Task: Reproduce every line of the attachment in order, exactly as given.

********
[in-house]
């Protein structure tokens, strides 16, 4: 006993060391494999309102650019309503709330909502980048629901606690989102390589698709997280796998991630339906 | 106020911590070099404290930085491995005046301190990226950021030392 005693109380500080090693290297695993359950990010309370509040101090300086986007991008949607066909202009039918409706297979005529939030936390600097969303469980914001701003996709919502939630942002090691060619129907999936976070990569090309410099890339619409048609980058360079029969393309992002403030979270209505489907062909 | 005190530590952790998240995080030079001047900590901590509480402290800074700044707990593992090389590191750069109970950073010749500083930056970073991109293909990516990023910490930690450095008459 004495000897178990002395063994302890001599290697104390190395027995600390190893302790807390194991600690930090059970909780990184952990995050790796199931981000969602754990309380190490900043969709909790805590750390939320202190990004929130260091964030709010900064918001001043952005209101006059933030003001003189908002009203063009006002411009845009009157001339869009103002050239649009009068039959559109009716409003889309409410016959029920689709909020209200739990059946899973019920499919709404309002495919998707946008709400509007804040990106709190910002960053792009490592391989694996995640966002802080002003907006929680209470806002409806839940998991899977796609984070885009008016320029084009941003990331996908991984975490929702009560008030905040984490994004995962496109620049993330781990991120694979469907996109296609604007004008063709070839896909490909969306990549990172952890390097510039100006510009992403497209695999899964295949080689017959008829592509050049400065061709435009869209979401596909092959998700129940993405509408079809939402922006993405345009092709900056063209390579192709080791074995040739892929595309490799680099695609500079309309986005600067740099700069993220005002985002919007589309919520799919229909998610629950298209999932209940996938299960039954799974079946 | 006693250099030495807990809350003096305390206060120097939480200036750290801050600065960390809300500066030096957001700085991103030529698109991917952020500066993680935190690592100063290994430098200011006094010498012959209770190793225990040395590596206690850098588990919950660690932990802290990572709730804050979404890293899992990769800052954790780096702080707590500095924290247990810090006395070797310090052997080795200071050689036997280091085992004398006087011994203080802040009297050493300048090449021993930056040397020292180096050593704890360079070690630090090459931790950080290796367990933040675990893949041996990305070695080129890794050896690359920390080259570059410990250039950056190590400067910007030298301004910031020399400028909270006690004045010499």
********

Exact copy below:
[in-house]
């Protein structure tokens, strides 16, 4: 006993060391494999309102650019309503709330909502980048629901606690989102390589698709997280796998991630339906 | 106020911590070099404290930085491995005046301190990226950021030392 005693109380500080090693290297695993359950990010309370509040101090300086986007991008949607066909202009039918409706297979005529939030936390600097969303469980914001701003996709919502939630942002090691060619129907999936976070990569090309410099890339619409048609980058360079029969393309992002403030979270209505489907062909 | 005190530590952790998240995080030079001047900590901590509480402290800074700044707990593992090389590191750069109970950073010749500083930056970073991109293909990516990023910490930690450095008459 004495000897178990002395063994302890001599290697104390190395027995600390190893302790807390194991600690930090059970909780990184952990995050790796199931981000969602754990309380190490900043969709909790805590750390939320202190990004929130260091964030709010900064918001001043952005209101006059933030003001003189908002009203063009006002411009845009009157001339869009103002050239649009009068039959559109009716409003889309409410016959029920689709909020209200739990059946899973019920499919709404309002495919998707946008709400509007804040990106709190910002960053792009490592391989694996995640966002802080002003907006929680209470806002409806839940998991899977796609984070885009008016320029084009941003990331996908991984975490929702009560008030905040984490994004995962496109620049993330781990991120694979469907996109296609604007004008063709070839896909490909969306990549990172952890390097510039100006510009992403497209695999899964295949080689017959008829592509050049400065061709435009869209979401596909092959998700129940993405509408079809939402922006993405345009092709900056063209390579192709080791074995040739892929595309490799680099695609500079309309986005600067740099700069993220005002985002919007589309919520799919229909998610629950298209999932209940996938299960039954799974079946 | 006693250099030495807990809350003096305390206060120097939480200036750290801050600065960390809300500066030096957001700085991103030529698109991917952020500066993680935190690592100063290994430098200011006094010498012959209770190793225990040395590596206690850098588990919950660690932990802290990572709730804050979404890293899992990769800052954790780096702080707590500095924290247990810090006395070797310090052997080795200071050689036997280091085992004398006087011994203080802040009297050493300048090449021993930056040397020292180096050593704890360079070690630090090459931790950080290796367990933040675990893949041996990305070695080129890794050896690359920390080259570059410990250039950056190590400067910007030298301004910031020399400028909270006690004045010499």